The do statement is the third loop controlling statement in C. It is really just an execute-first while statement. It has the form

Statement is any simple or compound statement. The do statement executes in the following steps: first Statement is executed. Then, ExpressionList is evaluated and tested. If more than one expression is given, the right most expression yields the value to be tested. If it yields true (non-zero), control goes back to step 1; otherwise, it goes on to whatever follows.

As with the while and for statements, break and continue statements may be used. In this case, a continue causes control to proceed directly down to the while part of the statement for another test of ExpressionList. A break makes control exit to whatever follows the do statement.

The example of the five-element array could be written as

or as

or as


The Return Statement

The return statement is used within a function to return control to the caller. Return statements are not always required since reaching the end of a function always implies a return. But they are required when it becomes necessary to return from interior points within a function or when a useful value is to be returned to the caller. Return statements have the form

ExpressionList? is an optional list of expressions. If present, the last expression determines the value to be returned by the function. If absent, the returned value is unpredictable.

Null Statements

The simplest C statement is the null statement. It has no text, just a semicolon terminator. As its name implies, it does exactly nothing. Why have a statement that serves no purpose? Well, as it turns out, statements that do nothing can serve a purpose. As we saw in Chapter 5, expressions in C can do work beyond that of simply yielding a value. In fact, in C programs, all of the work is accomplished by expressions; this includes assignments and calls to functions that invoke operating system services such as input/output operations. It follows that anything can be done at any point in the syntax that calls for an expression. Take, for example, the statement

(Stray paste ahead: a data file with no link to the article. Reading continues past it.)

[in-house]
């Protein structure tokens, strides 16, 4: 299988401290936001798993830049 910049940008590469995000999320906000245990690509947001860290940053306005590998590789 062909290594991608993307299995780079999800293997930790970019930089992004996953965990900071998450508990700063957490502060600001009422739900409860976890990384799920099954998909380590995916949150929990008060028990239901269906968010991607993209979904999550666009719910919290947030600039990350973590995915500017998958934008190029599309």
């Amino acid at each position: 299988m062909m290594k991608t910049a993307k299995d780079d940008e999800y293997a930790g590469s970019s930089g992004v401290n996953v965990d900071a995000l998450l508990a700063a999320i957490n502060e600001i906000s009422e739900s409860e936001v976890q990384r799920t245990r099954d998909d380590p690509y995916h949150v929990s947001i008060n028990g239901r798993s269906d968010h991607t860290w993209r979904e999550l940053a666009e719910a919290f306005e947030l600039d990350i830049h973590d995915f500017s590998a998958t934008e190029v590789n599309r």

while((UART1_FR_R&0x20) != 0); /* Wait for TXFF to be set */

in which the ((UART1_FR_R&0x20) != 0) controls the execution of the null statement following. The null statement is just one way in which the C language follows a philosophy of attaching intuitive meanings to seemingly incomplete constructs. The idea is to make the language as general as possible by having the least number of disallowed constructs.

The Goto Statement

Goto statements break the sequential flow of execution by causing control to jump abruptly to designated points. They have the general form goto Name where Name is the name of a label which must appear in the same function. It must also be unique within the function.

short data[10];
void clear(void){ short n;
loop: data[n]=0;
      if(n==10) goto done;
      goto loop;

Listing 6.6: Examples of a goto statements

Notice that labels are terminated with a colon. This highlights the fact that they are not statements but statement prefixes which serve to label points in the logic as targets for goto statements. When control reaches a goto, it proceeds directly from there to the designated label. Both forward and backward references are allowed, but the range of the jump is limited to the body of the function containing the goto statement.

As we observed above, goto statements, cannot be used in functions which declare locals in blocks which are subordinate to the outermost block of the function.

Because they violate the structured programming criteria, goto statements should be used sparingly, if at all. Over reliance on them is a sure sign of sloppy thinking.

Missing Statements

It may be surprising that nothing was said about input/output, program control, or memory management statements. The reason is that such statements do not exist in the C language proper.

In the interest of portability these services have been relegated to a set of standard functions in the run-time library. Since they depend so heavily on the run-time environment, removing them from the language eliminates a major source of compatibility problems. Each implementation of C has its own library of standard functions that perform these operations. Since different compilers have libraries that are pretty much functionally equivalent, programs have very few problems when they are compiled by different compilers.